What is Business Development for Early Stage Companies?

When talking with early stage companies we find a fair bit of confusion as to what exactly Business Development is. It means different things to different people and it takes different forms for different companies. What is the difference between sales marketing and BD?

The base definition is that sales is asking another party for money and that BD is forming partnerships, with caveats that opening a new market or business line may start under BD. We subscribe to a slightly different line of demarcation that I find operationally helpful, particularly in building out your teams. I like to start by examining two questions for each company: How do you make money? How can you significantly accelerate growth? If the answer is relationship based ‘selling’ as opposed to high volume transactions, than you are likely looking for BD professionals. If it is high volume, then you are likely building out a sales team. That said, a sales organization, or a low value transaction driven by a marketing organization can frequently benefit from channel partnership, another sweet spot of the, relationship based, BD professional.

At Fulton Waters we take a slightly broader definition than many. Are there companies that, if you had a team member who could walk you in to the right person, you could see a meaningful impact on your growth rate. This is what we focus on with a network of vertically focused professionals with 15–30 years experience, and connections to leverage. Some examples of different BD opportunities we have seen include:

· A B2C mobile content company that can grow their user base by preinstalling their application on smart phones.

· A hospital grade wearable device that is looking for partnerships to expand into the consumer market.

· A sales or marketing platform that could sign a deal with a major US cruise line.

· A social engagement tool that could be resold by digital agencies.

As you can see, BD means something different to each of these companies. The common themes are that, they are opportunities to deliver rapid growth, and they happen through relationships.

Our Response: Hard Choices — Growth vs. Profitability

This is in response to Albert Wenger’s great post here

Albert references a period when growth slows and a profitable startup has to decide between navigating profitability or doubling down on growth. What he is describing frequently correlates with the point when a company has saturated early adopters, and is learning how to attract the mass market. Geoffrey Moore may call it crossing the chasm, but this can be at a stage of revenue that well exceeds what entrepreneurs expect. I’ve experienced this first-hand. There was a period at comiXology when we had to start attracting new comic fans, not just converting existing fans to digital.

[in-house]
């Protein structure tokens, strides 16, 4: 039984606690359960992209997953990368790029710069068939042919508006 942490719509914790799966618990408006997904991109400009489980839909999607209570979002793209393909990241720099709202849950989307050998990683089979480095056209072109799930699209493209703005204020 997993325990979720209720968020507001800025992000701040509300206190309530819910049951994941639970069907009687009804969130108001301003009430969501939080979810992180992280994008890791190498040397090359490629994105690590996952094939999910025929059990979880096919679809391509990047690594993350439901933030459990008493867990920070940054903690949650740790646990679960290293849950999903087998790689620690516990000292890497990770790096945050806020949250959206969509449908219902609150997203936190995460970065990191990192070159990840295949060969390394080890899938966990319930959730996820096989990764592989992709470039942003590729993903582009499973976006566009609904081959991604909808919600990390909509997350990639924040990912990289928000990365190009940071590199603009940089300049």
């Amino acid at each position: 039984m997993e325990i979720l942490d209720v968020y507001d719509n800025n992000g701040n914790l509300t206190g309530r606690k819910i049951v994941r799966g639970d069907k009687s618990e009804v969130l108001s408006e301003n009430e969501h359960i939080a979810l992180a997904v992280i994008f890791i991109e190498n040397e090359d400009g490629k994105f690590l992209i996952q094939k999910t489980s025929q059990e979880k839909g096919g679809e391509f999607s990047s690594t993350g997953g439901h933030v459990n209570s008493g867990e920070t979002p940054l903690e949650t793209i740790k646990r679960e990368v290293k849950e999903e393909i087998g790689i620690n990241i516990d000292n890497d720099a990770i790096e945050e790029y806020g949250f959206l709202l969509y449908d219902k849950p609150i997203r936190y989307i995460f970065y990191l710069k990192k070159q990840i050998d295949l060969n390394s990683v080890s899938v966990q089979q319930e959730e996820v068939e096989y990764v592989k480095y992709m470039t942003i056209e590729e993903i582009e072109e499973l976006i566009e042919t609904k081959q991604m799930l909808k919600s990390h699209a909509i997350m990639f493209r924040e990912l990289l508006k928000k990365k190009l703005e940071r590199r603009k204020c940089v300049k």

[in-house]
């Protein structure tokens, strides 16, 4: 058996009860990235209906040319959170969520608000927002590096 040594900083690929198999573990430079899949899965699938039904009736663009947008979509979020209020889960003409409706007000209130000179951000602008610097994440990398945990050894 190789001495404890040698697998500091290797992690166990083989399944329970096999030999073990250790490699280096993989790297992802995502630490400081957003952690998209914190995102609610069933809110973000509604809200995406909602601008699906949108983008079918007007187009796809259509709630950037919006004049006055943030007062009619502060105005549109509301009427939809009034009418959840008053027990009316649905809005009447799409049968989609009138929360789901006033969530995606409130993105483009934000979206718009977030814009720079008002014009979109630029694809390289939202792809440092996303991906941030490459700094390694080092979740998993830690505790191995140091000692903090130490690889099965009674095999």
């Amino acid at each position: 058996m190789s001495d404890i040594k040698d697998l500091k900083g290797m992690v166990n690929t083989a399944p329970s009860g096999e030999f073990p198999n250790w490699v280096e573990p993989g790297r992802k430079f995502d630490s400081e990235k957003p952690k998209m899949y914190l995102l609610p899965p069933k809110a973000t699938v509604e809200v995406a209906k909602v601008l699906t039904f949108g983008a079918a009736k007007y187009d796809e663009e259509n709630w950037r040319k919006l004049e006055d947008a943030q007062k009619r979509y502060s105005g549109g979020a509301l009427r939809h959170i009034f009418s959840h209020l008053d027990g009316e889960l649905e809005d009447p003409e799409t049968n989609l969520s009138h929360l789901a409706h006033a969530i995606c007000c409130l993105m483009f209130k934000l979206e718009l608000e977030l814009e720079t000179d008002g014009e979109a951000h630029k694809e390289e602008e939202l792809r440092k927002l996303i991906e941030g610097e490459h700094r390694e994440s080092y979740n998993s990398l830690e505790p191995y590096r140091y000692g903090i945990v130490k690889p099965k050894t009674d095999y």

The implication for Albert’s post is that, if the company is at this stage, doubling down on growth requires different strategies. This requires a major mind shift when it is easy to revert to what lead to the initial success, which may not work as well.

Additionally, the “lean” startup mentality is replaced by the realities of a larger, more complex business. There is structure and process in place and quick iteration is no longer a core strength. Very quickly, management realizes they have less to prove and more to lose. Young companies experiencing great growth often start to adopt a risk aversion that makes innovation difficult. Stress for a CEO is always high, but as the employee count grows, so too does the pressure to succeed. At this stage, employees can also be less risk averse, unmotivated by the options-heavy compensation that lured the start-up’s early believers.

I agree with Albert that pursuing both paths — profitability AND growth — makes a business less likely to succeed. Then again, revenue traction opens up investment opportunities and scaling for growth, while demonstrating profitable unit economics, can be a powerful combination. As they say, the cream rises.

Access & Innovation: The Birth of Fulton Waters

Innovation is a funny thing. It usually takes risk — a lot of risk. One might think well-funded corporations are poised to own future innovation, but startups are largely the driving force behind “what’s next.”

Startups are willing to chase ideas that don’t fit anywhere else. They have the vision and the talent, but without the advantages of an established brand or deep pockets, iteration must happen quickly.

On the flip side, major corporations want to innovate, but are structured to be risk averse. They’re left to sift through a very large sea of startup solutions that don’t resonate with their business, wasting time and resources.

Fulton Waters bridges the gap. We work with early stage companies to help them access the right opportunities. And we run Innovation Summits for major corporations to help them pinpoint products and ideas worth their time. In short, Fulton Waters takes the friction out of forming the partnerships that should exist.

If you are a high growth company with a fantastic solution, or an established brand trying to find the next best thing, let’s connect.